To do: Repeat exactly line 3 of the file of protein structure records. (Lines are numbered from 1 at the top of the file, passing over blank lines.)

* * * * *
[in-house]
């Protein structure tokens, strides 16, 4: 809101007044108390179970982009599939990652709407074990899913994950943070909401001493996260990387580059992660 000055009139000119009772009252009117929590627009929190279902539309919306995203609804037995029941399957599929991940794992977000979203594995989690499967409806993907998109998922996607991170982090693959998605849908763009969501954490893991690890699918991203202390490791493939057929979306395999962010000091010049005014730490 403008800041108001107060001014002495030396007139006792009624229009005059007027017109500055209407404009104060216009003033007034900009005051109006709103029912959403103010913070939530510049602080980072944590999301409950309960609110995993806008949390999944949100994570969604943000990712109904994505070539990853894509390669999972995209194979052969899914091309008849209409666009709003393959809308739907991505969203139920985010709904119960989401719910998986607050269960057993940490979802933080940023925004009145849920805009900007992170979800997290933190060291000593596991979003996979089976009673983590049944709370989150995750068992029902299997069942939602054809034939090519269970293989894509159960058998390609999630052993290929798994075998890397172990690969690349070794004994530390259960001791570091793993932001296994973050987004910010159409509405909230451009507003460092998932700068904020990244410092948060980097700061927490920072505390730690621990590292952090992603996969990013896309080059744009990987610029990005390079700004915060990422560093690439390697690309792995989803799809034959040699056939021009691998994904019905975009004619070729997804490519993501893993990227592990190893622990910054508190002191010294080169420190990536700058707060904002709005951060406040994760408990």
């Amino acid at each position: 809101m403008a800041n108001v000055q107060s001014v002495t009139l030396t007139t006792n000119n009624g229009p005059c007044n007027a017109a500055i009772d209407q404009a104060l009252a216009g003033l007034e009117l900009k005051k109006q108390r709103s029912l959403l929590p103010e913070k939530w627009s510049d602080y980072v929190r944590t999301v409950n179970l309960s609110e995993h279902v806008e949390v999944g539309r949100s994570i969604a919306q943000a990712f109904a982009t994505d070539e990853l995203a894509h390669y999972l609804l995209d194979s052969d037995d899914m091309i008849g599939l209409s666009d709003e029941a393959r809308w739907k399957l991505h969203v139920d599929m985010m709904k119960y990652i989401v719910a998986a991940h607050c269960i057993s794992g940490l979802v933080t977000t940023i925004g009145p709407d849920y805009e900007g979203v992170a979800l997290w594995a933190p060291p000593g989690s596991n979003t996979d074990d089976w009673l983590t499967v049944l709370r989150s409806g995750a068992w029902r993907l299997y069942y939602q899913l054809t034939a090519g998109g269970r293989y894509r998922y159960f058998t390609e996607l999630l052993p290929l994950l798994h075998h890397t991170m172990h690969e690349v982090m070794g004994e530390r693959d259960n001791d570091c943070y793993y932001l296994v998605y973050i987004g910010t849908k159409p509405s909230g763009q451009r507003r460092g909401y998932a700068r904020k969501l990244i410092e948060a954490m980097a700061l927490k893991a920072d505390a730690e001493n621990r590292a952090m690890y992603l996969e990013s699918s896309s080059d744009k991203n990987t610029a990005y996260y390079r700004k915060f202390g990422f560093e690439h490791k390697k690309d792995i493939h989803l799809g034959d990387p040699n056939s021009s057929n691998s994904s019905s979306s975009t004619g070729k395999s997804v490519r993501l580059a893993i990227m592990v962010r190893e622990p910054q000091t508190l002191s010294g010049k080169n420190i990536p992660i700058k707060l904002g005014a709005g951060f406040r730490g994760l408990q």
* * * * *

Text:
């Amino acid at each position: 809101m403008a800041n108001v000055q107060s001014v002495t009139l030396t007139t006792n000119n009624g229009p005059c007044n007027a017109a500055i009772d209407q404009a104060l009252a216009g003033l007034e009117l900009k005051k109006q108390r709103s029912l959403l929590p103010e913070k939530w627009s510049d602080y980072v929190r944590t999301v409950n179970l309960s609110e995993h279902v806008e949390v999944g539309r949100s994570i969604a919306q943000a990712f109904a982009t994505d070539e990853l995203a894509h390669y999972l609804l995209d194979s052969d037995d899914m091309i008849g599939l209409s666009d709003e029941a393959r809308w739907k399957l991505h969203v139920d599929m985010m709904k119960y990652i989401v719910a998986a991940h607050c269960i057993s794992g940490l979802v933080t977000t940023i925004g009145p709407d849920y805009e900007g979203v992170a979800l997290w594995a933190p060291p000593g989690s596991n979003t996979d074990d089976w009673l983590t499967v049944l709370r989150s409806g995750a068992w029902r993907l299997y069942y939602q899913l054809t034939a090519g998109g269970r293989y894509r998922y159960f058998t390609e996607l999630l052993p290929l994950l798994h075998h890397t991170m172990h690969e690349v982090m070794g004994e530390r693959d259960n001791d570091c943070y793993y932001l296994v998605y973050i987004g910010t849908k159409p509405s909230g763009q451009r507003r460092g909401y998932a700068r904020k969501l990244i410092e948060a954490m980097a700061l927490k893991a920072d505390a730690e001493n621990r590292a952090m690890y992603l996969e990013s699918s896309s080059d744009k991203n990987t610029a990005y996260y390079r700004k915060f202390g990422f560093e690439h490791k390697k690309d792995i493939h989803l799809g034959d990387p040699n056939s021009s057929n691998s994904s019905s979306s975009t004619g070729k395999s997804v490519r993501l580059a893993i990227m592990v962010r190893e622990p910054q000091t508190l002191s010294g010049k080169n420190i990536p992660i700058k707060l904002g005014a709005g951060f406040r730490g994760l408990q």